“What’s wrong?” Tess put her hand on her hip.
She scowled. “Yeah. And I’m the next American Idol.”
Tess walked past me, and I followed her up to my room.
She sat at the computer and started typing and scrolling.
“When are you coming home? I think Yvie is having a party tomorrow night.”
“Not till Sunday.”
Tess turned and looked at the bag, which I’d thrown on my bed. “Going to see Todd?”
Todd. Yes, always Todd.
I put a smile on my face. “Only tonight, I think. He has a… thing tomorrow.”
“You’ll be back in time for the party?”
“No, I’m staying over with my grandmother.”
Tess shrugged and turned back to the computer. “I think you’re the only sixteen-year-old on the planet who spends so much time with her grandmother.”
“It’s my last weekend before football starts. And I have to leave in a few minutes,” I reminded her.
“Sorry. Let me send these e-mails. You know I love you, right?”
Tess doesn’t have Internet or even a computer at her house, so she’s constantly borrowing mine. I didn’t usually mind, but it made things tricky sometimes.
“You have to help me decide which fund-raiser. These are the last two packets I have to order, and I think I’ll have every possibility known to humankind. You’ll call me when you get back so we can talk?”
“Okay. I’ll let you have your last Todd weekend. Then it’s football and cheering and parties. And if Todd can’t get his butt here for some of it—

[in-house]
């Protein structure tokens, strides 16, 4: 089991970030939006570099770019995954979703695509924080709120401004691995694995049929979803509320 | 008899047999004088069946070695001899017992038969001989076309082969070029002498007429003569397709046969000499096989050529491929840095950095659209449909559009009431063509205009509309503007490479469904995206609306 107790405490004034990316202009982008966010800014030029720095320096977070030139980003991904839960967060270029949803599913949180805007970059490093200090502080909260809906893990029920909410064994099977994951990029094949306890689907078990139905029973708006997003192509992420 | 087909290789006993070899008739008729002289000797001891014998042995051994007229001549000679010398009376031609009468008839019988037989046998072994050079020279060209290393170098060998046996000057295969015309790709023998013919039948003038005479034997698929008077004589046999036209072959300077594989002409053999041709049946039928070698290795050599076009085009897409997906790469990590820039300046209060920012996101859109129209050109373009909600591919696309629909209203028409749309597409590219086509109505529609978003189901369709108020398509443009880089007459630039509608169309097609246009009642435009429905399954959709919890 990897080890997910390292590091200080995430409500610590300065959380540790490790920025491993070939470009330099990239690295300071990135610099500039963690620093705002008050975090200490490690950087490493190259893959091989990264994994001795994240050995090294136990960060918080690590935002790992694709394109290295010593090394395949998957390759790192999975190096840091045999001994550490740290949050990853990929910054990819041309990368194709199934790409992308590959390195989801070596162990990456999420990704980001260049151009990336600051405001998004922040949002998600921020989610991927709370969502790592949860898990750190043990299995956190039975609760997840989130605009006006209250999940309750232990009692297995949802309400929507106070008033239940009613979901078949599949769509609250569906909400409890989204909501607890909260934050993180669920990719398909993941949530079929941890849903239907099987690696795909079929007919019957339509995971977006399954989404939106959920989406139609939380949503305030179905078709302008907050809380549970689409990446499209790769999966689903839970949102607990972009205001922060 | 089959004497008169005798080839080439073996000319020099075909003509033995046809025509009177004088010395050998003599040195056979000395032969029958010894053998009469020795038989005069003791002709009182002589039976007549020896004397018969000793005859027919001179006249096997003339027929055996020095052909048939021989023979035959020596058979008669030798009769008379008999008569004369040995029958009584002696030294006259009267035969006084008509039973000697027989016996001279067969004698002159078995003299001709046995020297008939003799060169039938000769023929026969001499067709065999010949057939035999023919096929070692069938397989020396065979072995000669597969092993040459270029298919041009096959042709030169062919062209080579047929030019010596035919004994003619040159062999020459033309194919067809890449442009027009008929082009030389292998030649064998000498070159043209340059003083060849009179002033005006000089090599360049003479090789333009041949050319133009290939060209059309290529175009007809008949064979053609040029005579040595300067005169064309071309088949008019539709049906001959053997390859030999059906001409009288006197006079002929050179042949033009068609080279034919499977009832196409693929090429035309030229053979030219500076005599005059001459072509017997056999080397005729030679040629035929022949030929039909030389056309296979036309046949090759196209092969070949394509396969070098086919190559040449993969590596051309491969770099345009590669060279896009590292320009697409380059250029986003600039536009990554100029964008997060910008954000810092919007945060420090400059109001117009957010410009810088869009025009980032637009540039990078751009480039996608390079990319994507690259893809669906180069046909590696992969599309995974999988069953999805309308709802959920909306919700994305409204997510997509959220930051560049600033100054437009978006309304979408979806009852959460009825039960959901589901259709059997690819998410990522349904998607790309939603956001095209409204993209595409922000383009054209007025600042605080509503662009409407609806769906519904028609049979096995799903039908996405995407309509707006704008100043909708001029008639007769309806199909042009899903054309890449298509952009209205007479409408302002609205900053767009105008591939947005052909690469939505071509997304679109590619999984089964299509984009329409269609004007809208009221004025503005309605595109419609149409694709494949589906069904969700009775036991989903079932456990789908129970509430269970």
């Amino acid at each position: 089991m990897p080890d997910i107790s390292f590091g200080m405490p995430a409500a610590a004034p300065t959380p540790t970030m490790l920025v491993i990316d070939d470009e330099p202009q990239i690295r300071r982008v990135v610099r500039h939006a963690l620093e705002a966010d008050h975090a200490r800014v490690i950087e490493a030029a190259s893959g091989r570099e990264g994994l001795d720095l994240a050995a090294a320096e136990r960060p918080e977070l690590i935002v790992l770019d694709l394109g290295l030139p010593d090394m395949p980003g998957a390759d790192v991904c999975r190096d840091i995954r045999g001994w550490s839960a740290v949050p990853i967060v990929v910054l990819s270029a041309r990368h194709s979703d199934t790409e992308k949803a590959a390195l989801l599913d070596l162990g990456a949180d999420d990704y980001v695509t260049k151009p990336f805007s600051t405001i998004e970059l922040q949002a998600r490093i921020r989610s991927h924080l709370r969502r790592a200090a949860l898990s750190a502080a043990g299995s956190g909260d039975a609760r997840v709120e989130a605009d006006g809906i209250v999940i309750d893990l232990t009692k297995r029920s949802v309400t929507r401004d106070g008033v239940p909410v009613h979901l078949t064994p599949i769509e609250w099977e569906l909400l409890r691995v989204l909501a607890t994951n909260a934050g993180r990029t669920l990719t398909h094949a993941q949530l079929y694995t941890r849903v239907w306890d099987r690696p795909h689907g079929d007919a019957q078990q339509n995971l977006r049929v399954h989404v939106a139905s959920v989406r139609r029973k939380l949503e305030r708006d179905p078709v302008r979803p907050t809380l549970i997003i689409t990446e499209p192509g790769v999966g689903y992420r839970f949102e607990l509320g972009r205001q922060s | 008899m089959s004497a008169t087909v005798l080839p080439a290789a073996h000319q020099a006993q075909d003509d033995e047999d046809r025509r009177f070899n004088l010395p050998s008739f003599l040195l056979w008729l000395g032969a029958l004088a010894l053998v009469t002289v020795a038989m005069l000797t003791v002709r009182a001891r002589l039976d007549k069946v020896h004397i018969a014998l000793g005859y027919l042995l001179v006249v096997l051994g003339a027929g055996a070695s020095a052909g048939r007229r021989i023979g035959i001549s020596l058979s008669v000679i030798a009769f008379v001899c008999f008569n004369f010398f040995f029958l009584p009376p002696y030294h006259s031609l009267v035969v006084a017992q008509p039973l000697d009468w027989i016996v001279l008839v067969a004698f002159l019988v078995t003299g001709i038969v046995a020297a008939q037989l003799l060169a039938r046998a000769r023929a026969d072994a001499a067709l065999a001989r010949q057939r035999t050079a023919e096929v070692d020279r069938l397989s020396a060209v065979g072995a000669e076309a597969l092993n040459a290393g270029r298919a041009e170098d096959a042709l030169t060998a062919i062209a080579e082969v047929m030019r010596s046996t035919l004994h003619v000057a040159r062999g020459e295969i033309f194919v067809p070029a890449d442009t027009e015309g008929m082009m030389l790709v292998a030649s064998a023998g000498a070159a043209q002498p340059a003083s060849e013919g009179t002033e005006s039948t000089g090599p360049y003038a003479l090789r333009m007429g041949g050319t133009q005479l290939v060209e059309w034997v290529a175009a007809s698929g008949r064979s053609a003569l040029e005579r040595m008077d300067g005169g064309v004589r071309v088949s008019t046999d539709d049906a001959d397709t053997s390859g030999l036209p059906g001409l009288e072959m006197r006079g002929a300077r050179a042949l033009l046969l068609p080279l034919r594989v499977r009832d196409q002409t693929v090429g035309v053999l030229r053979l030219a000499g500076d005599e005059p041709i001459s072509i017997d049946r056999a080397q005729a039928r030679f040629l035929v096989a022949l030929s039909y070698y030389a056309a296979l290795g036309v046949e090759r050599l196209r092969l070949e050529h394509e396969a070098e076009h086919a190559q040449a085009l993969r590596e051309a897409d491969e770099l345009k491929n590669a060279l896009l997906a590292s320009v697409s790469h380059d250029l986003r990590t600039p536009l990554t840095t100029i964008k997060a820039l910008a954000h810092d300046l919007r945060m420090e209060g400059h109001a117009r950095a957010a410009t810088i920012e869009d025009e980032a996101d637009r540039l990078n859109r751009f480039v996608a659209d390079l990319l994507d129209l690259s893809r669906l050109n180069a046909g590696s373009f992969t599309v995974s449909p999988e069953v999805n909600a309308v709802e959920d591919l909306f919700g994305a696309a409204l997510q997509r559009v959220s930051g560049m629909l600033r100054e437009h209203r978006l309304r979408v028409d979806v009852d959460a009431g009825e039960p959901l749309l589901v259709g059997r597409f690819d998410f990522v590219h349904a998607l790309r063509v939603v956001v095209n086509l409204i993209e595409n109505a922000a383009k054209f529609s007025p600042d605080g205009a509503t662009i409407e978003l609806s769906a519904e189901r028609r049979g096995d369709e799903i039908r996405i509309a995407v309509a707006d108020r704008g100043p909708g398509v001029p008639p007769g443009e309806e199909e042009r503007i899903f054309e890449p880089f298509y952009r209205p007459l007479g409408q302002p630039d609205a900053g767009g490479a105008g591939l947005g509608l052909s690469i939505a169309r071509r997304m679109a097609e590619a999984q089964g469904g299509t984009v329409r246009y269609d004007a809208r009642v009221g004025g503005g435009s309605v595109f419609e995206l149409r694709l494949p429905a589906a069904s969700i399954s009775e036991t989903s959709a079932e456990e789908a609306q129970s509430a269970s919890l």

homecoming—I’ll have to have a few words with him myself.”
“I believe that.”
I hurried Tess out the door, but getting past Mom was much harder.
Dad and I loaded all the equipment, but Mom stopped me before I got in the driver’s seat. “You should say good-bye to Darby,” she said.
“We have to go, Amy,” Dad said. He sounded more exhausted than upset.
“Look. We don’t know what can happen. What if you get back and…” She couldn’t say it, and I didn’t want to hear it.
I closed the door. “I’ll go. I’m going.” I could hear them arguing behind me all the way to the front door. I took the stairs two at a time and then stood at Darby’s closed door for a long moment, thinking about what my mom didn’t say.
I knocked lightly and pushed open the door.
Darby was curled up in her Papasan chair with a textbook open in her lap. She was in her pajama pants and college sweatshirt, and her hair was twisted into a messy bun on top of her head. I had always seen Darby as strong and beautiful. Able to do anything.
She didn’t look strong to me anymore. More like she might fall apart at any moment.
“Dad and I are heading out. Thought I’d say good-bye.”
“Have fun.” Darby’s words were cheery. They didn’t match what her eyes told me.
“Okay, well, good luck with your studying.”
I closed the door and hurried back to the SUV.
Mom and Dad were still arguing, so I climbed in the driver’s seat and shut the door. I checked my texts. Two from Tess asking me to reconsider coming back in time for the party. One from Sophie telling me not to have so much fun that I come home pregnant.
I turned off the phone and threw it in my backpack.
When Dad finally got in, I pulled out of the driveway quickly and headed north. Away from home.